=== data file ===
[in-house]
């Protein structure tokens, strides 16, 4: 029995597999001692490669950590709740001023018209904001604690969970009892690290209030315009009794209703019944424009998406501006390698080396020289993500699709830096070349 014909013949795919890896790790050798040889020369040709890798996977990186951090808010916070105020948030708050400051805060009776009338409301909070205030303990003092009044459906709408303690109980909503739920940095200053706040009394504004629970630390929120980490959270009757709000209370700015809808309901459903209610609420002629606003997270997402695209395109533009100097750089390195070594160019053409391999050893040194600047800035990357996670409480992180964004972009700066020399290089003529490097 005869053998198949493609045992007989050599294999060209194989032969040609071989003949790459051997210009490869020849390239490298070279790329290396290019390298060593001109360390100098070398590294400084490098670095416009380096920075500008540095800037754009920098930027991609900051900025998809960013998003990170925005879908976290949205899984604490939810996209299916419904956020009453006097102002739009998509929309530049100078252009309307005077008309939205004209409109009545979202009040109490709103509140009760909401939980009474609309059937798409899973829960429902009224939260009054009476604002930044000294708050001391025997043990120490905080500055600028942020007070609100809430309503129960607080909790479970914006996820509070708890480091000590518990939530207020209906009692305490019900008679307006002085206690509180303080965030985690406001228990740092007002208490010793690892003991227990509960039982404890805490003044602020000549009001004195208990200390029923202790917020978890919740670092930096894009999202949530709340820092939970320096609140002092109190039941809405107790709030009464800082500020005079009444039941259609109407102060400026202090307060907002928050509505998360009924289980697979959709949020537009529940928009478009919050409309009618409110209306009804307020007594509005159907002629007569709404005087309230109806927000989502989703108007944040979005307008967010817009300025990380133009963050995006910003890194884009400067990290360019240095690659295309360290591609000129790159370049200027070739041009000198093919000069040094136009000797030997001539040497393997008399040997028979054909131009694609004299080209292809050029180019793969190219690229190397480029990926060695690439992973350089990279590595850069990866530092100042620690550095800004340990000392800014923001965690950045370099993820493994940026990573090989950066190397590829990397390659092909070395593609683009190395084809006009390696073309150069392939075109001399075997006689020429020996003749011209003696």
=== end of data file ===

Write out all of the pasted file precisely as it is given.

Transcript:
[in-house]
């Protein structure tokens, strides 16, 4: 029995597999001692490669950590709740001023018209904001604690969970009892690290209030315009009794209703019944424009998406501006390698080396020289993500699709830096070349 014909013949795919890896790790050798040889020369040709890798996977990186951090808010916070105020948030708050400051805060009776009338409301909070205030303990003092009044459906709408303690109980909503739920940095200053706040009394504004629970630390929120980490959270009757709000209370700015809808309901459903209610609420002629606003997270997402695209395109533009100097750089390195070594160019053409391999050893040194600047800035990357996670409480992180964004972009700066020399290089003529490097 005869053998198949493609045992007989050599294999060209194989032969040609071989003949790459051997210009490869020849390239490298070279790329290396290019390298060593001109360390100098070398590294400084490098670095416009380096920075500008540095800037754009920098930027991609900051900025998809960013998003990170925005879908976290949205899984604490939810996209299916419904956020009453006097102002739009998509929309530049100078252009309307005077008309939205004209409109009545979202009040109490709103509140009760909401939980009474609309059937798409899973829960429902009224939260009054009476604002930044000294708050001391025997043990120490905080500055600028942020007070609100809430309503129960607080909790479970914006996820509070708890480091000590518990939530207020209906009692305490019900008679307006002085206690509180303080965030985690406001228990740092007002208490010793690892003991227990509960039982404890805490003044602020000549009001004195208990200390029923202790917020978890919740670092930096894009999202949530709340820092939970320096609140002092109190039941809405107790709030009464800082500020005079009444039941259609109407102060400026202090307060907002928050509505998360009924289980697979959709949020537009529940928009478009919050409309009618409110209306009804307020007594509005159907002629007569709404005087309230109806927000989502989703108007944040979005307008967010817009300025990380133009963050995006910003890194884009400067990290360019240095690659295309360290591609000129790159370049200027070739041009000198093919000069040094136009000797030997001539040497393997008399040997028979054909131009694609004299080209292809050029180019793969190219690229190397480029990926060695690439992973350089990279590595850069990866530092100042620690550095800004340990000392800014923001965690950045370099993820493994940026990573090989950066190397590829990397390659092909070395593609683009190395084809006009390696073309150069392939075109001399075997006689020429020996003749011209003696």